The Portland Water Bureau reviewed its practices around construction
projects and found opportunities to use resources wisely, saving land, air, water, or all three. Some of the major efforts are listed below.
Coordination of efforts
The Portland Water Bureau communicates with other utilities and city agencies to coordinate construction projects. Aligning the dates of major projects minimizes environmental impacts and inconvenience to customers and maximizes resources. The Water Bureau coordinated with the Portland Office of Transportation, Tri-Met and other partners to re-cut streets only once for Central City Streetcar tracks and replacement of underground water mains.
Controlling erosion from construction sites is a vital part of daily activities in the Portland Water Bureau. Sediments from erosion that reach streams decrease water quality and harm habitats for fish. The Portland Water Bureau takes the following measures to prevent construction debris from entering neighboring waterways and the City’s stormwater system:
- Place erosion ladders on unstable areas
- Cover excavated materials with straw, hay, or jute matting
- Place Weubban Pillows or Bio Bags near storm drains
- Install silt fences around debris piles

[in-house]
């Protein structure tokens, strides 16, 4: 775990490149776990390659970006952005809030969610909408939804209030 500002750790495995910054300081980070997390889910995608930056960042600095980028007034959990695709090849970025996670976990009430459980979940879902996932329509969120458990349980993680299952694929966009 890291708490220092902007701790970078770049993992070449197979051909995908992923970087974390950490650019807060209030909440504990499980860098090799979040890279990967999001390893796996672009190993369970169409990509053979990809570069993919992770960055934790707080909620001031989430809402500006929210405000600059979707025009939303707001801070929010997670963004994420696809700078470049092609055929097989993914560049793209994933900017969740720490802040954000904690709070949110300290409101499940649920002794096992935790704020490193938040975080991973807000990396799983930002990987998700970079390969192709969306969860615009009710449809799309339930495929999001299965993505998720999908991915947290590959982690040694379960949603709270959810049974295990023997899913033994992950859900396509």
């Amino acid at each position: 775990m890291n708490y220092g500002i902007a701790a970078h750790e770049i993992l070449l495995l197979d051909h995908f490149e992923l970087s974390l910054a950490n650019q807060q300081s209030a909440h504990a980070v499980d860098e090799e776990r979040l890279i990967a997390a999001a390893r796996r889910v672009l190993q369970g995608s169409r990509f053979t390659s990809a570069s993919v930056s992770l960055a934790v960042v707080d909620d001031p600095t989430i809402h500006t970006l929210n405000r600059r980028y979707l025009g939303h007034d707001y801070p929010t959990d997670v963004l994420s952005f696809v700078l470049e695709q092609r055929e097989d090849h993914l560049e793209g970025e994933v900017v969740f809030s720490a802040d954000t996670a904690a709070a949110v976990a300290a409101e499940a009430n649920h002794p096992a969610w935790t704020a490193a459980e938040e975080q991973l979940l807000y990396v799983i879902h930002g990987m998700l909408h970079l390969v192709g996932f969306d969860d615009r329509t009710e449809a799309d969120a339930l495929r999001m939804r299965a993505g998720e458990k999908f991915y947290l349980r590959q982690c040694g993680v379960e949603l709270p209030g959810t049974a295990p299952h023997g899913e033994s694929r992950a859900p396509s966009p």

- Plant grass seed to prevent erosion of debris piles
- establishing a policy that calls for turning off all construction vehicles when they are stationary and not in use.
- minimizing the amount of vegetation removed from a construction site, when possible.
- creating re-usable aluminum and wood signs for construction purposes.
- planting native or acclimated plants in new construction area to minimize water and resource use. In several instances, the Bureau has restored vegetation above the pre-construction standard.
The Portland Water Bureau maintains Portland’s fountains
. Most decorative fountains re-circulate water. In addition, some decorative fountains and the Benson Bubblers are placed on timers to limit operating hours. This reduces water use and conserves Portland’s precious resource. The photo at left is the newest municipal fountain, McCoy Fountain at McCoy Park in North Portland. Design specifications focused on wise water use.
The Portland Water Bureau retrofitted the Benson Bubbler drinking fountains with water efficient nozzles while maintaining their historical beauty. In 2005 employees tested, analyzed and reengineered the flow on the Bensons with flow restrictors that reduced consumption by 47%.
Leak detection program
Every year, the bureau tests 30% of the distribution system for leaks. Finding and repairing leaks reduces wasted water and leaves more water in the natural environment. Leak detection also reduces the need for future infrastructure development.